The right of a mortgagor (borrower) to make good on the default within a specified time and receive the property back.
Personal property used in business which has been annexed to real property and is removable by the owner. (Tenant) If it is not taken by the tenant it becomes the property of the landlord.
A person licensed to perform on behalf of any licensed real estate broker any act or acts authorized to be perform by the broker.
A legal procedure whereby property used as security for a debt is sold to satisfy the debt in the event of default in payment of the mortgage note or default of other terms in the note.
The right of government to ownership of property, which is left by a deceased property owner who leaves no will, and dies without descendants.
A written description of a parcel of land which locates it precisely and will hold up in court. (Does not include address.)
Occurs when the person in a contract, to whom the duty was owed, expressly agrees to substitute the delegate, or new obligor, for a consideration, and agrees to discharge the old obligor from the obligations under the contract. For example, loan assumptions.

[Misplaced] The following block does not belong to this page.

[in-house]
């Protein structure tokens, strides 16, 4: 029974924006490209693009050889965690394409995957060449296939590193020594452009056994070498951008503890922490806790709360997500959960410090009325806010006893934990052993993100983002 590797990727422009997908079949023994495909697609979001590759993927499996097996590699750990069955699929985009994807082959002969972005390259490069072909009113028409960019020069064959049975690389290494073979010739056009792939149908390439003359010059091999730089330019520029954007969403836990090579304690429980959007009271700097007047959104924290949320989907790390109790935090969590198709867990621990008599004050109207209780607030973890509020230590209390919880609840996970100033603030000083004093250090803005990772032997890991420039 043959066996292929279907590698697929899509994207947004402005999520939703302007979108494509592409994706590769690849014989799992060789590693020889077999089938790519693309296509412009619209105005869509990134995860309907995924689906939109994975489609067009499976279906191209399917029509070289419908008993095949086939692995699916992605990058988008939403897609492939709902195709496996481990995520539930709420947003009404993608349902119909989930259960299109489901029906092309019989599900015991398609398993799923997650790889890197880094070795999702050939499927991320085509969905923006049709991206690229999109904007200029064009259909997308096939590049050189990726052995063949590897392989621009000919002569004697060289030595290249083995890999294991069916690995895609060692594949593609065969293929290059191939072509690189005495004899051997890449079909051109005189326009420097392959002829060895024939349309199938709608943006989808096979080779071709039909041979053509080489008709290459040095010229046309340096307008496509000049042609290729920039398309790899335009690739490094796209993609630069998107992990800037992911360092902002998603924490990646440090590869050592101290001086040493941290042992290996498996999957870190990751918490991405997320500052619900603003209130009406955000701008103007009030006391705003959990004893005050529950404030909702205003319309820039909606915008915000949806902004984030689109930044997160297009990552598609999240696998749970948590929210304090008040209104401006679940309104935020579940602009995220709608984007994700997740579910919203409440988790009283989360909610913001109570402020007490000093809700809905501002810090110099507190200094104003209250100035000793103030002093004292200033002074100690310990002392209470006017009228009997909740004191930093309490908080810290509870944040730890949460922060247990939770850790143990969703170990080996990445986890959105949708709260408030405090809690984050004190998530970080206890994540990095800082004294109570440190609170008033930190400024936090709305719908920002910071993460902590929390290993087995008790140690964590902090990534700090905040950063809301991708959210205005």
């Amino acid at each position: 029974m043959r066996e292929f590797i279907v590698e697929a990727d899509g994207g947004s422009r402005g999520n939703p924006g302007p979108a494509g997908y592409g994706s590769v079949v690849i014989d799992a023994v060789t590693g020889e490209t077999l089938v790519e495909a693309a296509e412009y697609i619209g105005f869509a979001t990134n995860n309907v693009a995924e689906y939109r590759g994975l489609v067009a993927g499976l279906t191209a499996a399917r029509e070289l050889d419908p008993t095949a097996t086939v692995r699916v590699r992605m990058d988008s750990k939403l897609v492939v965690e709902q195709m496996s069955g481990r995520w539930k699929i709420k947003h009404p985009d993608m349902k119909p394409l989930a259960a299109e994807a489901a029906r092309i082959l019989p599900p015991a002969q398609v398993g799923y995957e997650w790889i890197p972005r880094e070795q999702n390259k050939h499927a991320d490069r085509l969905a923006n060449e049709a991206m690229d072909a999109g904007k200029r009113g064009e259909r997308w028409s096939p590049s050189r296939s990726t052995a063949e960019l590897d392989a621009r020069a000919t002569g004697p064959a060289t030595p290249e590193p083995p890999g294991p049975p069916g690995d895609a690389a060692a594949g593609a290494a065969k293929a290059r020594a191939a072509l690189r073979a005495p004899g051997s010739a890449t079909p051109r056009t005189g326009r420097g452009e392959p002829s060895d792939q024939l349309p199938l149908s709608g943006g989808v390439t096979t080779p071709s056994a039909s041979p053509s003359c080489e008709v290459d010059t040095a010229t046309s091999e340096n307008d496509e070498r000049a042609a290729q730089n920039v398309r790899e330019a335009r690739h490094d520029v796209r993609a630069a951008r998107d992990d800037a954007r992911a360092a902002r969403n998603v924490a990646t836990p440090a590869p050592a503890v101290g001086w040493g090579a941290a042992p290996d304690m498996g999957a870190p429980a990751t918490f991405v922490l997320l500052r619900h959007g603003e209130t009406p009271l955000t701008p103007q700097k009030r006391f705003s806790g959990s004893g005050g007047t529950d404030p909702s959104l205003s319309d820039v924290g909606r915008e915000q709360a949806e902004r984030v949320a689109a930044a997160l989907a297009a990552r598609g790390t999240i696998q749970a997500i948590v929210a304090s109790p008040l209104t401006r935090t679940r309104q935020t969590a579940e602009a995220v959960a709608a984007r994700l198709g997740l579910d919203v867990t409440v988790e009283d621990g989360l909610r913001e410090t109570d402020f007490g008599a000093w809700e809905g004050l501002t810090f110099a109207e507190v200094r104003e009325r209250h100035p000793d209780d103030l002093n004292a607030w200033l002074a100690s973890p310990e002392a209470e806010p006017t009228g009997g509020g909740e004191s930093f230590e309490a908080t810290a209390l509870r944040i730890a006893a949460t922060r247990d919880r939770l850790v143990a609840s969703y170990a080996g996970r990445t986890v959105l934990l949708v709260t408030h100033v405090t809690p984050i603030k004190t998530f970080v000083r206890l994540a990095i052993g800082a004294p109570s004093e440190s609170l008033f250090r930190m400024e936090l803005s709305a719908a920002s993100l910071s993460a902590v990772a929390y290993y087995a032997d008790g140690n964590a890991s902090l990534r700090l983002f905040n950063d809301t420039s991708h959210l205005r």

Property which has been pledged as security for a loan.
A lot ready for development.
That part of a deed beginning with the words "to have and to hold," following the granting clause and reaffirming the extent of ownership in the estate granted as, for example, a fee simple, life estate, or easement: "To have and to hold unto said Sally Smith, grantee, a life estate in the following property".
A financial debt that is paid off over a period of time by a series of periodic payments. A loan can be fully amortized or partially amortized requiring a balloon payment to satisfy the debt at the end of the term.
Covenant Against Encumbrances
The assurance that no encumbrances other than those specified in the deed exist.
Ready, Willing and Able
Someone fully qualified to enter into a transaction.
Planned Unit Development (PUD)
A type of exception, or special use, permitted under many modern zoning ordinances, allowing a mixture of different land uses or densities.
Broadly defined as personal property which has become realty. Examples include built-in cabinets or bathtubs. Business (trade) fixtures can be removed if they leave no damage to the real estate, and they are removed before the end of a lease or by agreement with the landlord at a later time.
The actual possession of land by one who claims rightful ownership of a freehold estate therein.
Graduated Lease Provisions
This lease provides for periodic step increases in the rental payments.